Decision : Upheld
Decision date : 06 Oct 2015
The Ombudsman's final decision:
Summary: The Ombudsman will not investigate this complaint about the electoral register. This is because the Council has already provided a fair and proportionate response and there is not enough remaining injustice to require an investigation.
- The complainants, whom I refer to as Mr & Mrs X, complain that the Council included them on the open electoral register when they had stated on the registration form that they wanted to opt out.
The Ombudsman’s role and powers
- The Ombudsman investigates complaints about ‘maladministration’ and ‘service failure’. In this statement, I have used the word fault to refer to these. She must also consider whether any fault has had an adverse impact on the person making the complaint. I refer to this as ‘injustice’. She provides a free service, but must use public money carefully. She may decide not to start an investigation if she believes:
- the Council has already provided a fair and proportionate response,
- the injustice is not significant enough to justify her involvement.
(Local Government Act 1974, section 24A(6))
How I considered this complaint
- I read the complaint and the Council’s replies. I considered comments the complainants made in response to a draft of this decision.
What I found
- There are two versions of the electoral register. The full version is available to political parties, certain government agencies and credit reference agencies. People cannot opt out of the full register. The edited register (or open register) can be bought by commercial companies to draw up mailing lists. It includes names and addresses but not phone numbers or email addresses. People can choose not to be included in the edited register.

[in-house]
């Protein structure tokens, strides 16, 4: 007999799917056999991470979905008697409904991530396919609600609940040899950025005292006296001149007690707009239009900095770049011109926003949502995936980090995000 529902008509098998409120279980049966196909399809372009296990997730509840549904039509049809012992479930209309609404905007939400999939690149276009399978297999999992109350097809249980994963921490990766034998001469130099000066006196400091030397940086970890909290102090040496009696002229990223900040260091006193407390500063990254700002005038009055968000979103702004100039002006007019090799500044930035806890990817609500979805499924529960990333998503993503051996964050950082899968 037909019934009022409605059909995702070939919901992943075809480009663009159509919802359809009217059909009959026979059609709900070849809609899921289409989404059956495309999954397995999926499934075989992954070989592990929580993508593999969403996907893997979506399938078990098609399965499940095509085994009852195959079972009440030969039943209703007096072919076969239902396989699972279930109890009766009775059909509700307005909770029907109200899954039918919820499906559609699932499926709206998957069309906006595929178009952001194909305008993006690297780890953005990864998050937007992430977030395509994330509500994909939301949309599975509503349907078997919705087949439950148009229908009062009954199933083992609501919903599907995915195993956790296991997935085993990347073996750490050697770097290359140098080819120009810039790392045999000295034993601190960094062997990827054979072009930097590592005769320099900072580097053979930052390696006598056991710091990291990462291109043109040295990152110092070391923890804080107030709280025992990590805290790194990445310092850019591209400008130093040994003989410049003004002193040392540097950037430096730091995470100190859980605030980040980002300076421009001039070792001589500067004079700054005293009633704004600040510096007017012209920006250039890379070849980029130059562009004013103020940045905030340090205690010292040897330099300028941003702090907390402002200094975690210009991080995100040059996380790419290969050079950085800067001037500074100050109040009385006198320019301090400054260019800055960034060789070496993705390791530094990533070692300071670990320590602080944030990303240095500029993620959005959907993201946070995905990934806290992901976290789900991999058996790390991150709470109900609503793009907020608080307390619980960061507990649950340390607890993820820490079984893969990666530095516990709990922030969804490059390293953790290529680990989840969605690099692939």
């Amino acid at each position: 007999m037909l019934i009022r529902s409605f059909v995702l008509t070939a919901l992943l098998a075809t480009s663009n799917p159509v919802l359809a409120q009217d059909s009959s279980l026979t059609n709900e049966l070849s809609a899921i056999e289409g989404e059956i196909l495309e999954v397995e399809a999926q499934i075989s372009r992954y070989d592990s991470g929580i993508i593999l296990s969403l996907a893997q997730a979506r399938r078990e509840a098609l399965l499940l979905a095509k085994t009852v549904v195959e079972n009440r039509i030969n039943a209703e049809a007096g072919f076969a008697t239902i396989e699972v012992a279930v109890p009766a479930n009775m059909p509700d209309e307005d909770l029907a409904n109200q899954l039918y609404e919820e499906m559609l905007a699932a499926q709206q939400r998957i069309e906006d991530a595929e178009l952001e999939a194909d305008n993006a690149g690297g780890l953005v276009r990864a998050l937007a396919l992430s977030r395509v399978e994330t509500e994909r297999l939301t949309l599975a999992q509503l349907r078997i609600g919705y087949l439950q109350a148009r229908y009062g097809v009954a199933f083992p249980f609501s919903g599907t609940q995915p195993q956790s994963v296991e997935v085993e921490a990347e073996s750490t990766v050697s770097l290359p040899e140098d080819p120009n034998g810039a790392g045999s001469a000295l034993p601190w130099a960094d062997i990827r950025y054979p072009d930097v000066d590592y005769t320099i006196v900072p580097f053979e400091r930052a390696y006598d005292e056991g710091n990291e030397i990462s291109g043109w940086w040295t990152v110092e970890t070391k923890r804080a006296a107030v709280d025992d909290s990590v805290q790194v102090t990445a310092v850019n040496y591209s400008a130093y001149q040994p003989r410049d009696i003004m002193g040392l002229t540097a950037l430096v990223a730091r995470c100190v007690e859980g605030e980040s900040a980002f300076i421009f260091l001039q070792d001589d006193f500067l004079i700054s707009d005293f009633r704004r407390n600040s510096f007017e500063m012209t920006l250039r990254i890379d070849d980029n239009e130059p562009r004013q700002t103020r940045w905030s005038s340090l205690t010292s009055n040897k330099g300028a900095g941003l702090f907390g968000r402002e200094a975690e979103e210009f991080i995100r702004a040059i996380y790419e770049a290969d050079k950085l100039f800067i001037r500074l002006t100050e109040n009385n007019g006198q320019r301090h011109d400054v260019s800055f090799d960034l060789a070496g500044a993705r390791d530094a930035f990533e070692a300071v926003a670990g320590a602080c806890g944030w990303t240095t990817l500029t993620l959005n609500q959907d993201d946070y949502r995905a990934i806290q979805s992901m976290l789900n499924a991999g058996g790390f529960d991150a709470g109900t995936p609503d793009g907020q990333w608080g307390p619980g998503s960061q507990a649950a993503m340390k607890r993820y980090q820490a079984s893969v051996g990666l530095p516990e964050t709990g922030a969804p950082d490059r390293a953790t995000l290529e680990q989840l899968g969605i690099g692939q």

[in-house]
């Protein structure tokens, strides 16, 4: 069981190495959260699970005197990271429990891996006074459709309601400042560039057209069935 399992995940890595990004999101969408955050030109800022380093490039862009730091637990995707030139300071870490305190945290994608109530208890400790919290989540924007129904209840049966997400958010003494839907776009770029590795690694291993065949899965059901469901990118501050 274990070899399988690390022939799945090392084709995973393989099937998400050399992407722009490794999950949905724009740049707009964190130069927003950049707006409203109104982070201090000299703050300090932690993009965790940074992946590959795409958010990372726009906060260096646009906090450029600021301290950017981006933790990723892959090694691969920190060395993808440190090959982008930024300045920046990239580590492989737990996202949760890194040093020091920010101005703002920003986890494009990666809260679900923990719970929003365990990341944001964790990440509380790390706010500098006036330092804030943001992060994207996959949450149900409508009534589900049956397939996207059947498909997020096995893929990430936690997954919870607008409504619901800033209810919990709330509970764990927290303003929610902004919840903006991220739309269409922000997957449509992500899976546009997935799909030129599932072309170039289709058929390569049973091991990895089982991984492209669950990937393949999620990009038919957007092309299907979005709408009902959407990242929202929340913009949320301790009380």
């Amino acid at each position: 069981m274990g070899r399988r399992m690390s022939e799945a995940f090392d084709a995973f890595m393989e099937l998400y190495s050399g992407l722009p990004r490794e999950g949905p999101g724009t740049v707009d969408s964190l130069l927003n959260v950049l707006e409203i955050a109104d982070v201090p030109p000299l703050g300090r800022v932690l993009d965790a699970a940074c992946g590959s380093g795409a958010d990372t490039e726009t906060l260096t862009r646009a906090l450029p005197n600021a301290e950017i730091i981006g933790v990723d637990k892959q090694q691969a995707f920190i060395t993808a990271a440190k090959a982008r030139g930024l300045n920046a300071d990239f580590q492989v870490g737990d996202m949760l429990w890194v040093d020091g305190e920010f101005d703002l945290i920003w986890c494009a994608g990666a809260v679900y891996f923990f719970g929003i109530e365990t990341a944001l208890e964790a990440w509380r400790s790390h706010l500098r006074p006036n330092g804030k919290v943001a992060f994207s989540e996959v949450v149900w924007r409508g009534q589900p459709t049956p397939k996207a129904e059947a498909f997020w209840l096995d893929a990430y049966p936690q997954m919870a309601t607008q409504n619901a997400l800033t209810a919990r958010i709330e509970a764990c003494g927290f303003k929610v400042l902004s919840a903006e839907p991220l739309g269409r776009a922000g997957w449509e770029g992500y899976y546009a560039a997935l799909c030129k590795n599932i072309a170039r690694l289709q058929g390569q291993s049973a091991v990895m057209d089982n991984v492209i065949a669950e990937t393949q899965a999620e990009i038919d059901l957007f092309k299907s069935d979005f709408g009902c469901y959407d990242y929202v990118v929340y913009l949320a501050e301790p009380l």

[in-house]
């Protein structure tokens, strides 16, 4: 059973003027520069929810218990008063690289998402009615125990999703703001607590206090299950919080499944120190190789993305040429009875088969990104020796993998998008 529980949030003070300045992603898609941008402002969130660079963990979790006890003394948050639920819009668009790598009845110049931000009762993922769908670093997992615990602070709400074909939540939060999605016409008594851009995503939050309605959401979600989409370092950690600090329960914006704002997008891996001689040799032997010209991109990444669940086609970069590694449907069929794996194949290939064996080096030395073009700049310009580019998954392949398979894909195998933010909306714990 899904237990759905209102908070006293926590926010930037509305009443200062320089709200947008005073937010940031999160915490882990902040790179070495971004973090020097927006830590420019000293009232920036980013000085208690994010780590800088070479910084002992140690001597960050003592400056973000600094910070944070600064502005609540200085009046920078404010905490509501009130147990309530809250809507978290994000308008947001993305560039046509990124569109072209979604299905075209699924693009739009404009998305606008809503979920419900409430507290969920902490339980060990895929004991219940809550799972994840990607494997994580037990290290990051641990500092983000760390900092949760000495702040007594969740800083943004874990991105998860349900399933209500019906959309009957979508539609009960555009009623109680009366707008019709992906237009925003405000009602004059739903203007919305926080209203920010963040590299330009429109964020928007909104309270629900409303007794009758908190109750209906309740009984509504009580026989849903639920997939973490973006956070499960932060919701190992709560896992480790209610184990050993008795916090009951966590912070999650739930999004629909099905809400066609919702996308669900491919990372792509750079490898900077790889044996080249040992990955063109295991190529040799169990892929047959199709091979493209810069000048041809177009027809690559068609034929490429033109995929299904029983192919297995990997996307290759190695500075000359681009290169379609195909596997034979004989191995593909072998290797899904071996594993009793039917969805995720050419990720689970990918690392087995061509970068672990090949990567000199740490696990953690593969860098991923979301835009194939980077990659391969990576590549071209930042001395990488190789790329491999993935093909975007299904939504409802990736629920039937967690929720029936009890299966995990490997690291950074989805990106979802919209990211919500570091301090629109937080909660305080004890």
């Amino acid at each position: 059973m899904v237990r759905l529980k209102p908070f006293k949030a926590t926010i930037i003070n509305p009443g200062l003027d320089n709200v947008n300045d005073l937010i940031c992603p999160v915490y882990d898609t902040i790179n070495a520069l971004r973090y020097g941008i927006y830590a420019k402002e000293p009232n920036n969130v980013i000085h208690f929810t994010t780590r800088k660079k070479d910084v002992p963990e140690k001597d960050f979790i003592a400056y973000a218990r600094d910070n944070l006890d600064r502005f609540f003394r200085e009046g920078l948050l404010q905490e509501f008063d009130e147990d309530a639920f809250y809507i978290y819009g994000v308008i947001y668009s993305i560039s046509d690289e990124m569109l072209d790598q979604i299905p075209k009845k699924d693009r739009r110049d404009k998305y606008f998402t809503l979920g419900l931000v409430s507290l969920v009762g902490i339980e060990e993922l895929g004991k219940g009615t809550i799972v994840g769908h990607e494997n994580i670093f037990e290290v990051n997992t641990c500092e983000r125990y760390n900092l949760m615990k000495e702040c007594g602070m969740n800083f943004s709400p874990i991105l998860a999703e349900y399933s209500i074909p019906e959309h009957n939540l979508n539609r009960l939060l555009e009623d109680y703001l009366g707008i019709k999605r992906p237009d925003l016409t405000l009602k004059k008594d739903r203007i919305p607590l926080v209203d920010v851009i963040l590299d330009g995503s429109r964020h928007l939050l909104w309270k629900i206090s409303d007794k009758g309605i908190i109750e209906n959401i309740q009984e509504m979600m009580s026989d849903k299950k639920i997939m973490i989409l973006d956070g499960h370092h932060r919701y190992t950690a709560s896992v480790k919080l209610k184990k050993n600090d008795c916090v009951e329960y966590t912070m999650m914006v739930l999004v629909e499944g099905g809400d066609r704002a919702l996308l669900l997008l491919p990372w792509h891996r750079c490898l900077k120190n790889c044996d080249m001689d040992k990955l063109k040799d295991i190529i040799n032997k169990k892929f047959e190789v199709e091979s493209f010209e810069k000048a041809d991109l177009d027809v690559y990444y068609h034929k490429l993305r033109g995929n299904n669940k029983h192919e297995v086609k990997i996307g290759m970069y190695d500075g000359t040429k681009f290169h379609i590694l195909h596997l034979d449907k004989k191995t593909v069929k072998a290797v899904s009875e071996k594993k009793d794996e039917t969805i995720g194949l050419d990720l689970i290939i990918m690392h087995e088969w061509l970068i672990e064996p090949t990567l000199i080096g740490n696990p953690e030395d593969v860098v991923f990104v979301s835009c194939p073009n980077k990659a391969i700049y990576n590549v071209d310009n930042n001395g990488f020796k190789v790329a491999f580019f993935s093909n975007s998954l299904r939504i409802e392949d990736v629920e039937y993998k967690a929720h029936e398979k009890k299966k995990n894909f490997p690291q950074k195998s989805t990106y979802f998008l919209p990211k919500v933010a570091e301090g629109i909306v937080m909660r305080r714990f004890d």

- To register to vote people must first complete an enquiry form and then register to vote.
- In October 2014 the Council sent the complainants an enquiry form for the purpose of creating the electoral register. The Council has no record of receiving a completed form back until February. The complainants stated on the form that they did not want to be listed on the open register. At this stage the complainants were still unregistered so the Council could not process their wish to opt out.
- In the run-up to the general election Mr & Mrs X found out that they were not registered to vote. The Council accepted it had made a mistake in not registering them and it accepted a late application. However, while it registered them so they could vote in the election, it overlooked their request to be excluded from the open register.
- Mr & Mrs X subsequently found out they were on the open register and complained. Mrs X said she has medical problems and did not want to be contacted. In response, the Council explained what had happened and agreed it had overlooked their request to opt of the open register. The Council apologised for the distress and inconvenience and said it would remove them from the open register.
- I will not start an investigation because the Council has already provided a fair response. It has explained what went wrong, apologised and removed Mr & Mrs X from the open register. Once this remedy has been taken into account there is not enough remaining injustice to require an investigation by the Ombudsman.
- I will not start an investigation because the Council has provided a fair response and there is not enough outstanding injustice to warrant an investigation.
Investigator's decision on behalf of the Ombudsman